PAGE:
When companies embrace MLOps best practices, it can dramatically raise the bar for what can be achieved. It’s the difference between experimenting with AI and transforming your company’s competitive position with AI. Effective MLOps relies on implementing four key practices:

  1. Ensure data availability, quality, and control to feed the ML system

    ML models are dependent on data. Without high-quality data, and available data, the ML models will not be accurate or usable. So, you need to implement data quality checks. Tools are now available to assess data quality and detect anomalies to find errors. This is useful in high-throughput scenarios such as monitoring financial transactions.

    To ensure data availability to feed the ML models, you will need to extract from raw data the features that will drive the ML model.

    These features are the fuel for ML models. For example, barometric pressure is measured by atmospheric sensors, but the feature in a weather-forecasting model is the change in barometric pressure. A feature store is a central vault for these features. Feature stores manage, maintain, and monitor features, ensuring that the fuel needed for ML models is consistently available.

  2. Provision tooling to optimize ML development

    Writing reproducible, maintainable, and modular data science code is not trivial. Software frameworks such as Kedro (using Python) aim to make it easier. They borrow concepts from software engineering—including modularity, separation of concerns, and versioning—and apply them to ML code.

    Data scientists like to experiment, trying different data/features and different algorithms to develop a model that satisfies a business outcome. These experiments need to be stored somewhere, along with any associated metadata (for example, the features that were used or any additional model configuration that was used). Tools such as MLflow and MLRun provide model governance and an ability to reproduce these experiments, and also track which experiments have yielded a better business outcome.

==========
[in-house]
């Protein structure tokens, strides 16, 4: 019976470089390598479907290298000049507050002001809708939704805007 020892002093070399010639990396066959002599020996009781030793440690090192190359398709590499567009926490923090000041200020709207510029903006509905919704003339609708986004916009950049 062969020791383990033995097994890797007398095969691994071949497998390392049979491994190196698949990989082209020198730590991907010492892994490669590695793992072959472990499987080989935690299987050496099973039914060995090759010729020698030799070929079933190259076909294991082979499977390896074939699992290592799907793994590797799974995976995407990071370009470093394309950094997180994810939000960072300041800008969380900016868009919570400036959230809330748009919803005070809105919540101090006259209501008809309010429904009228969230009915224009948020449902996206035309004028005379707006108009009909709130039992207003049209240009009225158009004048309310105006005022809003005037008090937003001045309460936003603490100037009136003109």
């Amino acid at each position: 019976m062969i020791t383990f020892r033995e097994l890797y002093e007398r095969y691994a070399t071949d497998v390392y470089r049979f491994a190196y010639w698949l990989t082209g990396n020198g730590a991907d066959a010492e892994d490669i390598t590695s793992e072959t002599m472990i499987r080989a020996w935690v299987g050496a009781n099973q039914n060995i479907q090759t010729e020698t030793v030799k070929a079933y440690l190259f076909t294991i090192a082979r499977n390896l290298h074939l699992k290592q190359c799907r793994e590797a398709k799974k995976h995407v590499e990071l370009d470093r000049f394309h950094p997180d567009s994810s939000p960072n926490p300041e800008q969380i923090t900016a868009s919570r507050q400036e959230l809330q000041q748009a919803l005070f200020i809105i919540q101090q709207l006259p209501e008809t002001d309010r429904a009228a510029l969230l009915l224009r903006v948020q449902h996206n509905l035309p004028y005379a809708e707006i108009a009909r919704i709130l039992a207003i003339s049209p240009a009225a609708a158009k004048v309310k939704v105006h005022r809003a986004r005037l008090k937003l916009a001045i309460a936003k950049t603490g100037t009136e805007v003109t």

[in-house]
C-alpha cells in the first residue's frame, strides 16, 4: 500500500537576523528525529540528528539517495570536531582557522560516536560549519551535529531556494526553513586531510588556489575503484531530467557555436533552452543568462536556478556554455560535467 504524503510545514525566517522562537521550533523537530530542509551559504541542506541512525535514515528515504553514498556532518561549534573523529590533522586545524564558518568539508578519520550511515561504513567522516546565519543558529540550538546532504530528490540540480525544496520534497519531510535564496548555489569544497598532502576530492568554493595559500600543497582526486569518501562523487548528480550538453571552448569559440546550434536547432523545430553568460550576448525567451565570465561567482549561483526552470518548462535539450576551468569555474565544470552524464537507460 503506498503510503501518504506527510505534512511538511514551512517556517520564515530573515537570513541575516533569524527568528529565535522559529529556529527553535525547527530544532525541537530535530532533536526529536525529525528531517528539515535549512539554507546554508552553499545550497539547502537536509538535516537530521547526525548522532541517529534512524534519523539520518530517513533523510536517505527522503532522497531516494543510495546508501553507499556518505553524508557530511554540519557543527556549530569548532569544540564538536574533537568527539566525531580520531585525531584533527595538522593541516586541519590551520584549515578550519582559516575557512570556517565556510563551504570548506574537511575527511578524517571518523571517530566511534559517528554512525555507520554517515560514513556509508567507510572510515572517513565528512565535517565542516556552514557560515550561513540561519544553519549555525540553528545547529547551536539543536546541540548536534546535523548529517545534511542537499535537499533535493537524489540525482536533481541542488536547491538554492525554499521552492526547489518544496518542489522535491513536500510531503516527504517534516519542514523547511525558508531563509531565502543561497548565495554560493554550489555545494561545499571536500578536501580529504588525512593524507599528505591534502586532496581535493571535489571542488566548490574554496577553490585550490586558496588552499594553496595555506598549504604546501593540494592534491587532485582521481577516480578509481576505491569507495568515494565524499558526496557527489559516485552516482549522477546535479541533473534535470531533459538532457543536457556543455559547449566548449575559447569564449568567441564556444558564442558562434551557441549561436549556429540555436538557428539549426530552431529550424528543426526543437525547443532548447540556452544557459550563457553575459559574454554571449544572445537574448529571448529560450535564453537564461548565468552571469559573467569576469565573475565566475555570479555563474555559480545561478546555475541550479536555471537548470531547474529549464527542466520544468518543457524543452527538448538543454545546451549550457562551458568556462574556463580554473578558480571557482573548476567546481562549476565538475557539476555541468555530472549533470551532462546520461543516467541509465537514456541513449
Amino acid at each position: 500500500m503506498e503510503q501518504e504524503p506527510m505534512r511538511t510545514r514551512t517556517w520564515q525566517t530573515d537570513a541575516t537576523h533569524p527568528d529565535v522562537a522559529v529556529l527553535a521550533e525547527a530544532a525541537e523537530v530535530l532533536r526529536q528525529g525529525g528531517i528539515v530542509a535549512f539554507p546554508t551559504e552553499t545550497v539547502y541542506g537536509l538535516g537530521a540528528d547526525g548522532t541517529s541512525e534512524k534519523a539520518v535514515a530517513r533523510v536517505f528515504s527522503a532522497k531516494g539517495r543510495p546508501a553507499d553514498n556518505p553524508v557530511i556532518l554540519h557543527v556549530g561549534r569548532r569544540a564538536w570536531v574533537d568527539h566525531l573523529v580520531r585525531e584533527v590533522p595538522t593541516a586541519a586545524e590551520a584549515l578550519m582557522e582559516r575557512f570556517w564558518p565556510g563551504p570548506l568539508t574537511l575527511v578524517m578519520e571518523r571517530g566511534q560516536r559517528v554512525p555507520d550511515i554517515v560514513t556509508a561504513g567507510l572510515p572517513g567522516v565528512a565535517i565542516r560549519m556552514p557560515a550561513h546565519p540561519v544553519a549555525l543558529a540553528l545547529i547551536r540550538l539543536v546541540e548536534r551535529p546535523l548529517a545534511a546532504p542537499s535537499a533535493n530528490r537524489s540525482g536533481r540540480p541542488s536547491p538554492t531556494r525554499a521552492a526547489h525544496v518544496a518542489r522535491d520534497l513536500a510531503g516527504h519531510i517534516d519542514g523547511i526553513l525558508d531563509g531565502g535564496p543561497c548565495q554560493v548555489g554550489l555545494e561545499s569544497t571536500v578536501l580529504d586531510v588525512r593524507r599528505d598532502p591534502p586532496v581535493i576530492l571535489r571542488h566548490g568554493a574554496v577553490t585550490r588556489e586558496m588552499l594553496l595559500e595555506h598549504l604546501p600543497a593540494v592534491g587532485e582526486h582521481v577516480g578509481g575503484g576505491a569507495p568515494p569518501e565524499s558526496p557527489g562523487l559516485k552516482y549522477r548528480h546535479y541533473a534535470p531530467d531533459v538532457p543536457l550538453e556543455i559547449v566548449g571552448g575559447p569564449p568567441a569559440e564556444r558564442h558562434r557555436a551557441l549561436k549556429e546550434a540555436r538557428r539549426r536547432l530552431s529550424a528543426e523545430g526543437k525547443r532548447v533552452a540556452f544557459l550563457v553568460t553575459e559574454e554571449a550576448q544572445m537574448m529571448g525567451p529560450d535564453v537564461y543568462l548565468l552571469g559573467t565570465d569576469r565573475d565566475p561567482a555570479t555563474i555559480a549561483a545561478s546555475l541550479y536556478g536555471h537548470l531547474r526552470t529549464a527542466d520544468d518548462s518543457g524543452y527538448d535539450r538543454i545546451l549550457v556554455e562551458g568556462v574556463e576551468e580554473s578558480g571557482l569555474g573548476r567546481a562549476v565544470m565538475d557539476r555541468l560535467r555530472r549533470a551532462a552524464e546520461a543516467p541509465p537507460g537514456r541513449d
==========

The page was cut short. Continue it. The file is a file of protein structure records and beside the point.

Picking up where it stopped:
3. Implement an ML delivery platform to automate as much as possible

    Moving from small-scale data science exploration and model development to large-scale production often involves code refactoring, switching frameworks, and significant engineering work. These steps can add substantial delays or even result in the failure of the entire solution.

    It is crucial to design and implement a continuous ML application delivery platform. This platform should execute scalable and automated pipelines for processing data, training, validation, and packaging of high-quality models for production. In addition, the ML platform should deploy the online application pipelines that incorporate the trained model, run data pre- or post-processing tasks, integrate with the data sources and other applications, and collect vital data, model, application, and business metrics for observability.

  4. Monitor model performance to drive continuous improvement

    ML models are not like software. When software is deployed to production, the deployed software should work as expected (as long as there has been a focus on quality and rigorous testing). On the other hand, ML models are “trained,” which means that people need to monitor how each model works and adjust it to improve outcomes over time. Similarly, ML models are sensitive to real-world data conditions and can degrade over time, which is why it is important to monitor them to ensure they are behaving correctly.

    For example, when we were locked down during the worldwide pandemic, customer behaviors changed overnight. ML models that had been trained on historical customer spending patterns (pre-pandemic) were no longer able to make effective predictions, such as models recommending a customer should visit a restaurant, even though the restaurants were closed. This is why monitoring model performance and being able to rapidly diagnose the underlying reason for the variance are critically important.

    Model monitoring should extend beyond looking for drift. It should also be validating data quality and conformance, and measuring model accuracy and performance against business KPIs. This more expansive view of monitoring is particularly important so that companies don’t just fixate on model performance but assess how well it’s helping the business.

MLOps is a fast-evolving field. As of the time of this writing, more than 60 suppliers offer different MLOps software tools ranging from turnkey platforms to niche tooling.

Excerpted with permission from the publisher, Wiley, from Rewired: The McKinsey Guide to Outcompeting in Digital and AI by Eric Lamarre, Kate Smaje, Rodney Zemmel. Copyright © 2023 by McKinsey & Company. All rights reserved. This book is available wherever books and eBooks are sold.